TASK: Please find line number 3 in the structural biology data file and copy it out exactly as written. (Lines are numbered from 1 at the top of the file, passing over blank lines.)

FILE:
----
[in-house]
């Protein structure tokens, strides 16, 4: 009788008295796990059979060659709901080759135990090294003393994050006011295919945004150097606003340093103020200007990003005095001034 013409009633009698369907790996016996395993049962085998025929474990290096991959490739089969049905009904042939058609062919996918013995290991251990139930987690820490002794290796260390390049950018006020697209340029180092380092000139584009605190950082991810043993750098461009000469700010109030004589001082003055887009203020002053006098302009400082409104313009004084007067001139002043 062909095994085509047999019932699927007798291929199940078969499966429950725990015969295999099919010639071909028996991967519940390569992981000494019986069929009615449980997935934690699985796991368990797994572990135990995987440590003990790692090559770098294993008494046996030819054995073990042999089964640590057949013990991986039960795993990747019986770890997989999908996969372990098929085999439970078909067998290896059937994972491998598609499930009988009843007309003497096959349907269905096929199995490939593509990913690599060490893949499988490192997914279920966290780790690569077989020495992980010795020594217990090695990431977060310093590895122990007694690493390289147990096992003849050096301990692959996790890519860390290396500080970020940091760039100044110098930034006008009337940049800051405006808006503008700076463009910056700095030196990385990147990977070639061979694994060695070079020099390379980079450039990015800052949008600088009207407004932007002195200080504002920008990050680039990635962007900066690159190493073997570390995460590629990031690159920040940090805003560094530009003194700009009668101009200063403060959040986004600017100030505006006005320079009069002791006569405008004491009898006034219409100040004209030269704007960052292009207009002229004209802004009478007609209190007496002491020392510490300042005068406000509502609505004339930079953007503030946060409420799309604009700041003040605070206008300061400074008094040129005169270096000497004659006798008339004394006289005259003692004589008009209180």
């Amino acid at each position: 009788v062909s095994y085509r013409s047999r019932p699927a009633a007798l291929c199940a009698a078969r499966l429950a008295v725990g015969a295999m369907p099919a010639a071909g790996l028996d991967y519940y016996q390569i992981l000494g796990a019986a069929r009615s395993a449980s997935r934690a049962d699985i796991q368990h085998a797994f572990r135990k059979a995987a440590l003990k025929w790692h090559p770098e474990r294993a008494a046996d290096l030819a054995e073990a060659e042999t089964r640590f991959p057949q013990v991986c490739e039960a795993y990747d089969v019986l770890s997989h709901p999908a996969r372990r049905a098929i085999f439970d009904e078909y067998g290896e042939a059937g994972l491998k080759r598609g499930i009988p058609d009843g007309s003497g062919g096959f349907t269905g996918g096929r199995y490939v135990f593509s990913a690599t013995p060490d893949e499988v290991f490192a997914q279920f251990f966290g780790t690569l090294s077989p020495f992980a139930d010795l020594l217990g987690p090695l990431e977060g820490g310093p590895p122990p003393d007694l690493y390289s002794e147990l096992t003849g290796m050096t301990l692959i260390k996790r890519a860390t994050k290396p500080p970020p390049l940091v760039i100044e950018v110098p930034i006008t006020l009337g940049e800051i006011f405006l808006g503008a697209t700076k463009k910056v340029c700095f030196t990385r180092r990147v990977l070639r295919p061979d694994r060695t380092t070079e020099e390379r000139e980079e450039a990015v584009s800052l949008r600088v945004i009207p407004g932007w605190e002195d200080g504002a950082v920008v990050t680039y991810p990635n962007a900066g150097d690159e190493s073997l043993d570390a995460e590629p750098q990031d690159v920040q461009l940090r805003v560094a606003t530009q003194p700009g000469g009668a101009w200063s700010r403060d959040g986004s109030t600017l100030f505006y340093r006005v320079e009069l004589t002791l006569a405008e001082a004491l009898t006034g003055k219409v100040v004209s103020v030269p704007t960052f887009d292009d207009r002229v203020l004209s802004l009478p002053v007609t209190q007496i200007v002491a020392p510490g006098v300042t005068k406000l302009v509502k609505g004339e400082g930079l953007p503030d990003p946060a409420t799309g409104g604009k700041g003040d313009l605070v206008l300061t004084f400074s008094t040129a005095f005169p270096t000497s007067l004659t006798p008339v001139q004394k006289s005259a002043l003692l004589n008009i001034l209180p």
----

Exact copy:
């Amino acid at each position: 009788v062909s095994y085509r013409s047999r019932p699927a009633a007798l291929c199940a009698a078969r499966l429950a008295v725990g015969a295999m369907p099919a010639a071909g790996l028996d991967y519940y016996q390569i992981l000494g796990a019986a069929r009615s395993a449980s997935r934690a049962d699985i796991q368990h085998a797994f572990r135990k059979a995987a440590l003990k025929w790692h090559p770098e474990r294993a008494a046996d290096l030819a054995e073990a060659e042999t089964r640590f991959p057949q013990v991986c490739e039960a795993y990747d089969v019986l770890s997989h709901p999908a996969r372990r049905a098929i085999f439970d009904e078909y067998g290896e042939a059937g994972l491998k080759r598609g499930i009988p058609d009843g007309s003497g062919g096959f349907t269905g996918g096929r199995y490939v135990f593509s990913a690599t013995p060490d893949e499988v290991f490192a997914q279920f251990f966290g780790t690569l090294s077989p020495f992980a139930d010795l020594l217990g987690p090695l990431e977060g820490g310093p590895p122990p003393d007694l690493y390289s002794e147990l096992t003849g290796m050096t301990l692959i260390k996790r890519a860390t994050k290396p500080p970020p390049l940091v760039i100044e950018v110098p930034i006008t006020l009337g940049e800051i006011f405006l808006g503008a697209t700076k463009k910056v340029c700095f030196t990385r180092r990147v990977l070639r295919p061979d694994r060695t380092t070079e020099e390379r000139e980079e450039a990015v584009s800052l949008r600088v945004i009207p407004g932007w605190e002195d200080g504002a950082v920008v990050t680039y991810p990635n962007a900066g150097d690159e190493s073997l043993d570390a995460e590629p750098q990031d690159v920040q461009l940090r805003v560094a606003t530009q003194p700009g000469g009668a101009w200063s700010r403060d959040g986004s109030t600017l100030f505006y340093r006005v320079e009069l004589t002791l006569a405008e001082a004491l009898t006034g003055k219409v100040v004209s103020v030269p704007t960052f887009d292009d207009r002229v203020l004209s802004l009478p002053v007609t209190q007496i200007v002491a020392p510490g006098v300042t005068k406000l302009v509502k609505g004339e400082g930079l953007p503030d990003p946060a409420t799309g409104g604009k700041g003040d313009l605070v206008l300061t004084f400074s008094t040129a005095f005169p270096t000497s007067l004659t006798p008339v001139q004394k006289s005259a002043l003692l004589n008009i001034l209180p």